Strategic Global Intelligence Brief for June 15, 2020
By Chris Kuehl, Ph.D., NACM Economist—
Short Items of Interest—US Economy—
Benefits or Bonuses?
The shutdown recession plunged millions of people out of work with no warning whatsoever and created an immediate crisis. During a "normal" recession, people can see something coming and, to some degree, they can prepare for it. There was no time to prepare. The response from the government was to provide aide through direct payments and extended unemployment benefits. This has had unintended consequences. There are many that are now reluctant to go back to work as they are getting more from the government than they would make in a job. This is the "transactional" worker—the employee who reacts to the daily paycheck and that is all. They do not see the job as their future—there is no expectation of promotions, raises, skill development or benefits—it is just a job. They will leave one employer for another if they are paid five cents more per hour. To lure this group back to work means either cutting that benefit or offering an incentive to take a job.
Retail Sales on Rebound
The new retail numbers will be released this week. They are expected to show some improvement now that many outlets have been allowed to open. It seems that consumers are starting to resume old patterns. The question will be how fast this recovery seems to be moving. The expectation is that gains will be significant, but will fall far short of the pace that was in evidence before the lockdown. Much attention will be focused on the extent to which online sales have cut into the traditional brick-and-mortar activity.
State and Local Governments Hold Their Breath
The retail data will be studied closely by state and local budget makers. There has been a crushing shortfall due to the lockdown. Many local governments have been forced to curtail services, furlough workers and consider a wide range of new revenue sources. If there is a substantial rebound in retail activity, there will be some hope of regaining some traditional revenue. But if the numbers are anemic, the process of cutting will resume. This is shaping up to be a truly miserable and challenging year for local government.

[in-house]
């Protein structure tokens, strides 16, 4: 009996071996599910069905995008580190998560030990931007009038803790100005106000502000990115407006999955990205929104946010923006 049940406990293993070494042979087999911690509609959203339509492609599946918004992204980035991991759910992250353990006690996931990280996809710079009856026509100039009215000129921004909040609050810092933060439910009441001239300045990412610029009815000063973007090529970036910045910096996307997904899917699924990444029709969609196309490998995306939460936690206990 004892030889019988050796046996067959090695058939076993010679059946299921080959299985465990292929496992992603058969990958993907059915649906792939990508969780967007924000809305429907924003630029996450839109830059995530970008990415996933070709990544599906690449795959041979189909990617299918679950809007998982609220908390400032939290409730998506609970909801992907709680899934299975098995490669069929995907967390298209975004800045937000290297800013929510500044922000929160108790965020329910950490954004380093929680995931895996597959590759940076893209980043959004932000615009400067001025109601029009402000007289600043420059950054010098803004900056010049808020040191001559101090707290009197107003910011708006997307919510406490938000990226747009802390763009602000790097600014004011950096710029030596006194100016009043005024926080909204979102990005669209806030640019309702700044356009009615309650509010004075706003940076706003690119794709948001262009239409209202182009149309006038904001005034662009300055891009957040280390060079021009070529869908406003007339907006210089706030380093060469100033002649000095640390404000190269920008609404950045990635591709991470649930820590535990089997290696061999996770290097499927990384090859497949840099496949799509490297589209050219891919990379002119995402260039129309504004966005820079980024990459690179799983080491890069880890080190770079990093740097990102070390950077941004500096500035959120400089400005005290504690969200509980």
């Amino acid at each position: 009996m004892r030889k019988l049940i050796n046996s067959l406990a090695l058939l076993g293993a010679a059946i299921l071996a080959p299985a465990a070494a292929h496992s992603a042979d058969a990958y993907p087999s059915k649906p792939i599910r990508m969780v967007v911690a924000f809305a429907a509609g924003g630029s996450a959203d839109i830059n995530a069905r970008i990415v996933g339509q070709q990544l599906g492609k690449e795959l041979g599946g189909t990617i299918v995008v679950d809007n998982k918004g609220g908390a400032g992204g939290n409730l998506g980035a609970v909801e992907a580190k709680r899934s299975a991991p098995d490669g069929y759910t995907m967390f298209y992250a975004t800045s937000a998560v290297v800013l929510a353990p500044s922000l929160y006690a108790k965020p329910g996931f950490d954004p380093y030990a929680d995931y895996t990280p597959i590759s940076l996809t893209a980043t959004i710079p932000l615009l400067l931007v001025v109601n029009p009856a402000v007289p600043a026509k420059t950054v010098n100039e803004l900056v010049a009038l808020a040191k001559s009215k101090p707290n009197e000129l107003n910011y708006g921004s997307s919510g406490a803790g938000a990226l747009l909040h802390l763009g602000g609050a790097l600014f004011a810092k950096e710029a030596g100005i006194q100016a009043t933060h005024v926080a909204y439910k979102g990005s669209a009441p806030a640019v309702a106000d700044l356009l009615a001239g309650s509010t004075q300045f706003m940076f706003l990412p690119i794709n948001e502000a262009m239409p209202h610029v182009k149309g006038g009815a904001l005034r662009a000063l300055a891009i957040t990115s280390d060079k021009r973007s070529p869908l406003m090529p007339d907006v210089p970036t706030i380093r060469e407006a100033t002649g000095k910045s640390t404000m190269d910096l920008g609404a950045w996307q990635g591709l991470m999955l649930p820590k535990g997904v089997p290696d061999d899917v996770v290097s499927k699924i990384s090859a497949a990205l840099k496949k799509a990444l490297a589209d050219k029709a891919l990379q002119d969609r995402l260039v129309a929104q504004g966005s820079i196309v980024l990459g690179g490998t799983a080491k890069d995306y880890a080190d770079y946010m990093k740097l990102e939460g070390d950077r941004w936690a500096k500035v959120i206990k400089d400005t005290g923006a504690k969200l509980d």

Short Items of Interest—Global Economy
French President Emmanuel Macron has declared that his focus is now the rebuilding of the French economy. With that, he has removed the remaining restrictions that have been in place as a reaction to COVID-19. France was straddling the issue of the virus vs. the economy with restrictions that were not as stringent as some, but tighter than others. The fatality rate has been 451 per million as compared to Spain at 580 and Germany at 100. The decision to end restrictions comes as the economic data worsens. The government has attributed the outbreaks of violence to the economic stress this collapse has caused.
Global Debt Close to WWII Levels
Every nation in the world has been pouring money into the attempt to slow the spread of COVID-19 and every country in the world has been suffering from their decisions to lock down their economies. This has been accomplished with debt. Now the world faces a debt issue that is exceeded only by the debt from World War II. There is no scenario that allows that debt to be retired in anything less than several decades. This assumes there will be no further addition to that debt burden, a woefully inaccurate assumption. The future promises much higher taxes and much reduced government activity worldwide.
First Head of State to Die from COVID-19
Last week, President of Burundi Pierre Nkurunziza died from COVID-19 and became the latest victim from within the ranks of Burundi's elite. He was 55 years old and considered in good health. He was also of the opinion the virus was no real threat and had avoided taking any measures to control it. The officials claim there had been only one death, but independent sources assert the real number is well over 3,000.
Latin America Experiences Worst of Both Worlds